Breathe there a man who would refuse to be dashed against the rocks of this Lorilei! This vision is Esther
Williams, exposing her charms to the air, wind and sun - as if you didn't know.
Col. Waite's Detachment To Finish Job Of I-BT
By SGT. JACK SHIRE Chota Roundup Writer
Following the close of the I-BT on May 31, there will be activated on June 1 the Detachment, U.S. Army
in India (USAI), under Col. Sumner Waite.
The old Theater area from Karachi to Singapore and from Columbo to Chabua will remain under the
jurisdiction of the Detachment. Once occupied by over 175,000 personnel, this area will now find only about 150
officers and men. The Theater started and carried along the job. It will be the duty of the Detachment to complete
the work, said Col. Waite.
Much of the work started by the Theater will be completed by June 1, but some of the work was
impossible to finish in so short a post-war period. This work consists mainly in Graves Registration, Claim
Settlements, War Crimes, Procurement, Disposal of Fixed Installations, Port Operation, Liaison and Records. The
war crimes and procurement should be finished within a year, but the graves registration and claims might continue
to three years, said Waite.
The 150 officers and men who will compose the Detachment are mostly drawn from volunteers and the
regular Army. There is a small group of men with an essential MOS, not eligible for discharge under Circular 66,
who have been interviewed for work here. Many of the men eligible for discharge will be released from the Army and
enter the foreign branch of Civil Service. Thus, they will carry on their work in a civilian status.
The USAI will be as complete and offer the men as much as a unit of that size can possibly
undertake, Waite said. Many special service features such as the magazine kits and the armed service editions will
continue as in the past. The Detachment has taken over an ample supply of sports equipment and whatever else will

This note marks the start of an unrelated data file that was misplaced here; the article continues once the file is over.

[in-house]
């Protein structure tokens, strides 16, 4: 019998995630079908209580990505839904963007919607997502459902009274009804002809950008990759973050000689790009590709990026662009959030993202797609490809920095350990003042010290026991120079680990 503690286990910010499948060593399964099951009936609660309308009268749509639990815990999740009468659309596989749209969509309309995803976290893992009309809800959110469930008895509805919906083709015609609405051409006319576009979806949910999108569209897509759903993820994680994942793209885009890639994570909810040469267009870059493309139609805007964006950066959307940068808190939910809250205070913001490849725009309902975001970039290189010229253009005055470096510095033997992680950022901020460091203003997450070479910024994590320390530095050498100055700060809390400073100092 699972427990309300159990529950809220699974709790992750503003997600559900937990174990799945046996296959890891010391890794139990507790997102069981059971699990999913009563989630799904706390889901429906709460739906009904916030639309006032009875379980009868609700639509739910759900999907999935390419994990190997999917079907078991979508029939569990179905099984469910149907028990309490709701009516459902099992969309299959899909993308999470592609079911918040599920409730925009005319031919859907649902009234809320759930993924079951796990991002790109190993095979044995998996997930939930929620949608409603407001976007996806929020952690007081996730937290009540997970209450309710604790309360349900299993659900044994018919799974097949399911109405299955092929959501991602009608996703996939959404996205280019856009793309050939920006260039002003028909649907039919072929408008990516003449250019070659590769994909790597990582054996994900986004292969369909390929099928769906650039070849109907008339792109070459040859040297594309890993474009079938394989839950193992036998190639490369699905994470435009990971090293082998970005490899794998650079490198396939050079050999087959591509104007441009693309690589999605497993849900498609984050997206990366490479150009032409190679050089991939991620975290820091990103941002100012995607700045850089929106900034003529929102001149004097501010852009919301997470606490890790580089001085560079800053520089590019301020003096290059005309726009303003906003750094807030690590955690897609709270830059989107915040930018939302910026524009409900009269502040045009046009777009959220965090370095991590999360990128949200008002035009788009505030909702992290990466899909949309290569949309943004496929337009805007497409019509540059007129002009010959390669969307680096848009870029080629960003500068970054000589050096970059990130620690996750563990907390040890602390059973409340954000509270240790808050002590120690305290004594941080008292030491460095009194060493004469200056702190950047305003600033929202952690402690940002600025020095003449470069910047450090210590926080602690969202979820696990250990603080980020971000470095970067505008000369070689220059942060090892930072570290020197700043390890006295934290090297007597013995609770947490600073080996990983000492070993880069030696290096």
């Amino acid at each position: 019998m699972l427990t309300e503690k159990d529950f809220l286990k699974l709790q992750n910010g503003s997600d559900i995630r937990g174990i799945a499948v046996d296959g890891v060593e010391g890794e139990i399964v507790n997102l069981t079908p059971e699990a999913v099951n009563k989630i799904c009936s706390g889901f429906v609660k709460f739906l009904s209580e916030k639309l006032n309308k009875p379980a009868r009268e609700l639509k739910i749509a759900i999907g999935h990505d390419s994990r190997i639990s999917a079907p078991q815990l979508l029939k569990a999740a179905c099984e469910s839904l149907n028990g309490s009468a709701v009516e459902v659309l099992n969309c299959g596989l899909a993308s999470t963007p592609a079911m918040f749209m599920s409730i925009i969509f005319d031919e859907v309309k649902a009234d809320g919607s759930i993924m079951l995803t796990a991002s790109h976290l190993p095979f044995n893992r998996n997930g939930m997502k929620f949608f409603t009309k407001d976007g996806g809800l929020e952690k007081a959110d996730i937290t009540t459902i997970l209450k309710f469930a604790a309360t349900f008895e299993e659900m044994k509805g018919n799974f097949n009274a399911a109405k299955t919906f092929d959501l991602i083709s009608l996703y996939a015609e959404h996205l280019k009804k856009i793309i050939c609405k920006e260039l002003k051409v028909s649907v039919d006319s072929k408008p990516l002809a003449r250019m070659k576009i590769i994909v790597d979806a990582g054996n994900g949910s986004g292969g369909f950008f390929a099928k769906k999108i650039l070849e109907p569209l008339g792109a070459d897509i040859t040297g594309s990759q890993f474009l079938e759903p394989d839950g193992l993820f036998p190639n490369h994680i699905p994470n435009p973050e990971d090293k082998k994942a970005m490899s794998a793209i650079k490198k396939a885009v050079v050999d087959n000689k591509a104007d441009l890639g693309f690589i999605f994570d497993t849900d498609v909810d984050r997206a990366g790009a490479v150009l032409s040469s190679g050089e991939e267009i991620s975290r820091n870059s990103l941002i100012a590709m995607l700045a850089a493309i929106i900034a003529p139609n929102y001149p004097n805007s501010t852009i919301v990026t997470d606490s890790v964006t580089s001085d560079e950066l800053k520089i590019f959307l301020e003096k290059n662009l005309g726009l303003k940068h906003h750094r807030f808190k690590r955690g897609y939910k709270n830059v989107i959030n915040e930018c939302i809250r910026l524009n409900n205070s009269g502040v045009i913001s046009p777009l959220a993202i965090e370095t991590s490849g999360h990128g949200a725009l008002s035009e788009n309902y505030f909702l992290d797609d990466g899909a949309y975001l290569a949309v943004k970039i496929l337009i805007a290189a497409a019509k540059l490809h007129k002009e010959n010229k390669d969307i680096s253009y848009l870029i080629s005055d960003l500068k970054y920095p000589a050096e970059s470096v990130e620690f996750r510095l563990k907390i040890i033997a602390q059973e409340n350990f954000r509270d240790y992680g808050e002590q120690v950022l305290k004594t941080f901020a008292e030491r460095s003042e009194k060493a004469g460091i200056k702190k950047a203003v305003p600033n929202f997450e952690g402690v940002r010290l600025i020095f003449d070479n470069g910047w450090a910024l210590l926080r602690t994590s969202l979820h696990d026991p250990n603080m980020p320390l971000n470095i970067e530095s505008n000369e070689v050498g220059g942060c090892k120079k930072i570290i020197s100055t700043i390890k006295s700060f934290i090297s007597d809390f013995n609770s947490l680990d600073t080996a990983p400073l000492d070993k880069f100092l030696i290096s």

be required will be requisitioned from the States. The men will be on per diem, and there will be a co-operative
mess available in New Delhi, stated Waite. There will be equivalent facilities available for officers and enlisted
As in the theaters of occupation, provisions are made for the men to have their wives and children
brought to them. Waite has asked his men to wait and see the accomodations that can be made available for them, and
to reconsider the advisability of bringing their loved ones here at this time. As yet, no one has made application.
The Detachment men stationed in Calcutta will be quartered in Camp Knox. The camp is offering the
men individual rooms equipped with radios. "This is certainly the best Army chow I have ever eaten," said Sgt. Ira
Bolden, in charge of the motor pool. The camp is trying to arrange for a guest room to entertain friends, continued
I-B Troops Start Last Processing
Chota Roundup Article
Headquarters, USF, IBT, and Headquarters Company, Base Section, began their processing Monday for
the Marine Jumper, final ship to leave the Theater, still scheduled to depart for San Francisco May 31.
Theater troops also returned to "soldiering" again as 6:45 reveille was instituted Tuesday morning.
All bearers and sweepers were dismissed from Camp Dhakura also, so the men returned to Stateside Army routine of
policing the area, making beds, shining shoes, roll calls, etc.
June PX Ration Available Now
Chota Roundup Article
All I-B personnel are reminded to utilize their June PX ration from May 15 to 20, Maj. Frank Keefe,
Chief of Army Exchange Service, said this week.
All post exchanges within the Theater will close May 20 in order to close out their books in time
for the Marine Jumper departure.
Exchange facilities will be available to personnel remaining here after the Theater closes May 31
through Quartermaster Sales stores which will open probably once or twice a week, Keefe said. Most of the regular
items such as beer, cigarettes, will continue to be sold with the exception of toddy, shoes, Wittman's chocolates,
and other Stateside-purchased items, Keefe explained.
No beer will be permitted aboard the Jumper nor will anyone take any 3.2 aboard with them,
Keefe states. It is definitely against Army regulations. However, a number of PX items will be available on the
Jumper in the ship's store for troops, says Keefe.
I-B Claims Section Handles Unusual Cases Against U.S.
By SGT. JACK SHIRE
Chota Roundup Writer